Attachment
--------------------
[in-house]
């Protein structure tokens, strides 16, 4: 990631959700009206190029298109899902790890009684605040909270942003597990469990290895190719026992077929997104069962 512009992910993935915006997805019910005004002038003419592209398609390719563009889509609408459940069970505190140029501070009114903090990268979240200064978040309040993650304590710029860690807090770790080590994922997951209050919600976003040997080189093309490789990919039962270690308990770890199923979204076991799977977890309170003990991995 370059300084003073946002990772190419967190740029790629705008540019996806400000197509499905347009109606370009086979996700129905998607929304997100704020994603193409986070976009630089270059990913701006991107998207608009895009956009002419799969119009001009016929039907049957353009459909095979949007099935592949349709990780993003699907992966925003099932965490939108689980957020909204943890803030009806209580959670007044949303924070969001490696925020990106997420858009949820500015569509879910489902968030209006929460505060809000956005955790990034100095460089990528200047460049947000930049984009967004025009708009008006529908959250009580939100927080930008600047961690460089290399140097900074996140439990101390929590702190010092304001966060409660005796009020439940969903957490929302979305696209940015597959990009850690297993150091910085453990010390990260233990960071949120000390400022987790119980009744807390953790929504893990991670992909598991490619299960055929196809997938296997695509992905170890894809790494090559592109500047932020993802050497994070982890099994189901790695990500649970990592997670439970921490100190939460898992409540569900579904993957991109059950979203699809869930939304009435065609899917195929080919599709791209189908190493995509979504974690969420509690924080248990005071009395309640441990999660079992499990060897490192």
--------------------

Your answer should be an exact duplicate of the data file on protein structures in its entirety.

[in-house]
């Protein structure tokens, strides 16, 4: 990631959700009206190029298109899902790890009684605040909270942003597990469990290895190719026992077929997104069962 512009992910993935915006997805019910005004002038003419592209398609390719563009889509609408459940069970505190140029501070009114903090990268979240200064978040309040993650304590710029860690807090770790080590994922997951209050919600976003040997080189093309490789990919039962270690308990770890199923979204076991799977977890309170003990991995 370059300084003073946002990772190419967190740029790629705008540019996806400000197509499905347009109606370009086979996700129905998607929304997100704020994603193409986070976009630089270059990913701006991107998207608009895009956009002419799969119009001009016929039907049957353009459909095979949007099935592949349709990780993003699907992966925003099932965490939108689980957020909204943890803030009806209580959670007044949303924070969001490696925020990106997420858009949820500015569509879910489902968030209006929460505060809000956005955790990034100095460089990528200047460049947000930049984009967004025009708009008006529908959250009580939100927080930008600047961690460089290399140097900074996140439990101390929590702190010092304001966060409660005796009020439940969903957490929302979305696209940015597959990009850690297993150091910085453990010390990260233990960071949120000390400022987790119980009744807390953790929504893990991670992909598991490619299960055929196809997938296997695509992905170890894809790494090559592109500047932020993802050497994070982890099994189901790695990500649970990592997670439970921490100190939460898992409540569900579904993957991109059950979203699809869930939304009435065609899917195929080919599709791209189908190493995509979504974690969420509690924080248990005071009395309640441990999660079992499990060897490192």